Discovery of the oldest South American fossil lizard illustrates the cosmopolitanism of early South American squamates

Jonathas Souza Bittencourt, Tiago Rodrigues Simões, Michael Wayne Caldwell, Max Cardoso Langer

Research output: Contribution to journalArticlepeer-review

16 Scopus citations

Abstract

Squamates have an extremely long evolutionary history with a fossil record that extends into the Middle Triassic. However, most of our knowledge of their early evolutionary history is derived from Laurasian records. Therefore, fundamental questions regarding the early evolution of squamates in the Southern Hemisphere, such as the origins of the extremely diverse and endemic South American fauna, remain unanswered. Here, we describe a new lizard species that represents the oldest fossil squamate from South America, demonstrating that squamates were present on that continent at least 20 million years earlier than previously recorded. The new species represents the first occurrence of the extinct squamate family Paramacellodidae in South America and displays an unusual limb morphology. Finally, our findings suggest early South American squamates were part of a much broader distribution of their respective clades, in sharp contrast to the high levels of endemicity characteristic of modern faunas.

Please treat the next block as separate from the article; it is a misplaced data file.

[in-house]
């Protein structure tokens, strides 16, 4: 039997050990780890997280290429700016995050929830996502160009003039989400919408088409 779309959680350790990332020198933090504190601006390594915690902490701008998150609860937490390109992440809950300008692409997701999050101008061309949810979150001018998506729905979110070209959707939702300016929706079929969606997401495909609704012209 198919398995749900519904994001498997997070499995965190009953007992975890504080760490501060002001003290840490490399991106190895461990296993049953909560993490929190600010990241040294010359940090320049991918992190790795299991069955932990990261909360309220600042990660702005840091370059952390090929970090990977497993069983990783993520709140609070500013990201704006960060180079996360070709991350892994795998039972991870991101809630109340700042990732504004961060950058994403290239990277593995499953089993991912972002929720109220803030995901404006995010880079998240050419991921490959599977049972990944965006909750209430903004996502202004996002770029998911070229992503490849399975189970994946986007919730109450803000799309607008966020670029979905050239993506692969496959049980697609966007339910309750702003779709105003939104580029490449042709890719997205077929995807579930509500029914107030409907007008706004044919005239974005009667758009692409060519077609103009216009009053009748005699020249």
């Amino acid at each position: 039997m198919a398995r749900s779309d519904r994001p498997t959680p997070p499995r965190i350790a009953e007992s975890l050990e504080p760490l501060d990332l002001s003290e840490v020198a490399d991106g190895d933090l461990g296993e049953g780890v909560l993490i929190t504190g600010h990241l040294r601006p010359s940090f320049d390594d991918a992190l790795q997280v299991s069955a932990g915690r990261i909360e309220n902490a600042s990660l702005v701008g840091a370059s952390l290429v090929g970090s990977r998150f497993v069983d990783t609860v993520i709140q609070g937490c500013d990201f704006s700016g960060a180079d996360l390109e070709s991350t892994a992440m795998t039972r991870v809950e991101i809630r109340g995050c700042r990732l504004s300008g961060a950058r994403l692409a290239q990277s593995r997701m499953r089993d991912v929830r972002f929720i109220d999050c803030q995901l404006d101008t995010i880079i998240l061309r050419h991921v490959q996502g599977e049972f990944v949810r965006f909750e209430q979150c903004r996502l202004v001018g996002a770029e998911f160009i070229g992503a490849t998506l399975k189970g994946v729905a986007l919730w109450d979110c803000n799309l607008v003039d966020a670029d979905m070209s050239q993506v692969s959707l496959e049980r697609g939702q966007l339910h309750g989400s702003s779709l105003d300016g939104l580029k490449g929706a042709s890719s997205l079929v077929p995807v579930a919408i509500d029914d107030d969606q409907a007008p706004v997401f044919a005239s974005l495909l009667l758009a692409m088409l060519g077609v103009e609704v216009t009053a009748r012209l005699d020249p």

Original languageEnglish (US)
Article number201
JournalCommunications Biology
Volume3
Issue number1
DOIs
StatePublished - Dec 1 2020
Externally publishedYes

All Science Journal Classification (ASJC) codes

  • Medicine (miscellaneous)
  • General Biochemistry, Genetics and Molecular Biology
  • General Agricultural and Biological Sciences

Fingerprint

Dive into the research topics of 'Discovery of the oldest South American fossil lizard illustrates the cosmopolitanism of early South American squamates'. Together they form a unique fingerprint.

Cite this